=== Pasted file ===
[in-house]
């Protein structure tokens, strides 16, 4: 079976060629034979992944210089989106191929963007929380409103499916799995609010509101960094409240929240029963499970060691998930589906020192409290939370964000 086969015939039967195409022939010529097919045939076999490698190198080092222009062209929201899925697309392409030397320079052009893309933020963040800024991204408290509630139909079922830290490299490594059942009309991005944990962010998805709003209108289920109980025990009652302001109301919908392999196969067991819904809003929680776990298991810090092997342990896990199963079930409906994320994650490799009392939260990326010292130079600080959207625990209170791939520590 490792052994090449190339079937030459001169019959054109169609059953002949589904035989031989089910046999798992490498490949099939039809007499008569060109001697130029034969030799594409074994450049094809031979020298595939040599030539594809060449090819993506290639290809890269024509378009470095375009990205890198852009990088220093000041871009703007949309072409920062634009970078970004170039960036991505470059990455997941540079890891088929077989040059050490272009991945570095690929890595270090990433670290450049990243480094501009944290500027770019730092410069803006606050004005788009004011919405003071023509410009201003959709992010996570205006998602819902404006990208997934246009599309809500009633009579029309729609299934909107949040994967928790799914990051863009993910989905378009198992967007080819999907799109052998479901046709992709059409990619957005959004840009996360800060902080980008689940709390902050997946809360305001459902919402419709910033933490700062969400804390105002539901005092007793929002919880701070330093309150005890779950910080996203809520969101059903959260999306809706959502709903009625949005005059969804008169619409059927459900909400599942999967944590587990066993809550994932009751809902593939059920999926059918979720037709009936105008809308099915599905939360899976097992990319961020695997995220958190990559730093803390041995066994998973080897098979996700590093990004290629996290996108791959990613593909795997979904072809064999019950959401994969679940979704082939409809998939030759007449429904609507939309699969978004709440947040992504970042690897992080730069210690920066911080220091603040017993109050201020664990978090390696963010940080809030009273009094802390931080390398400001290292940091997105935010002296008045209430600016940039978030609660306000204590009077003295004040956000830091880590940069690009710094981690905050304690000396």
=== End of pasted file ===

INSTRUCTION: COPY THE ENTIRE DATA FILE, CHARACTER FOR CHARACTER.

[in-house]
């Protein structure tokens, strides 16, 4: 079976060629034979992944210089989106191929963007929380409103499916799995609010509101960094409240929240029963499970060691998930589906020192409290939370964000 086969015939039967195409022939010529097919045939076999490698190198080092222009062209929201899925697309392409030397320079052009893309933020963040800024991204408290509630139909079922830290490299490594059942009309991005944990962010998805709003209108289920109980025990009652302001109301919908392999196969067991819904809003929680776990298991810090092997342990896990199963079930409906994320994650490799009392939260990326010292130079600080959207625990209170791939520590 490792052994090449190339079937030459001169019959054109169609059953002949589904035989031989089910046999798992490498490949099939039809007499008569060109001697130029034969030799594409074994450049094809031979020298595939040599030539594809060449090819993506290639290809890269024509378009470095375009990205890198852009990088220093000041871009703007949309072409920062634009970078970004170039960036991505470059990455997941540079890891088929077989040059050490272009991945570095690929890595270090990433670290450049990243480094501009944290500027770019730092410069803006606050004005788009004011919405003071023509410009201003959709992010996570205006998602819902404006990208997934246009599309809500009633009579029309729609299934909107949040994967928790799914990051863009993910989905378009198992967007080819999907799109052998479901046709992709059409990619957005959004840009996360800060902080980008689940709390902050997946809360305001459902919402419709910033933490700062969400804390105002539901005092007793929002919880701070330093309150005890779950910080996203809520969101059903959260999306809706959502709903009625949005005059969804008169619409059927459900909400599942999967944590587990066993809550994932009751809902593939059920999926059918979720037709009936105008809308099915599905939360899976097992990319961020695997995220958190990559730093803390041995066994998973080897098979996700590093990004290629996290996108791959990613593909795997979904072809064999019950959401994969679940979704082939409809998939030759007449429904609507939309699969978004709440947040992504970042690897992080730069210690920066911080220091603040017993109050201020664990978090390696963010940080809030009273009094802390931080390398400001290292940091997105935010002296008045209430600016940039978030609660306000204590009077003295004040956000830091880590940069690009710094981690905050304690000396």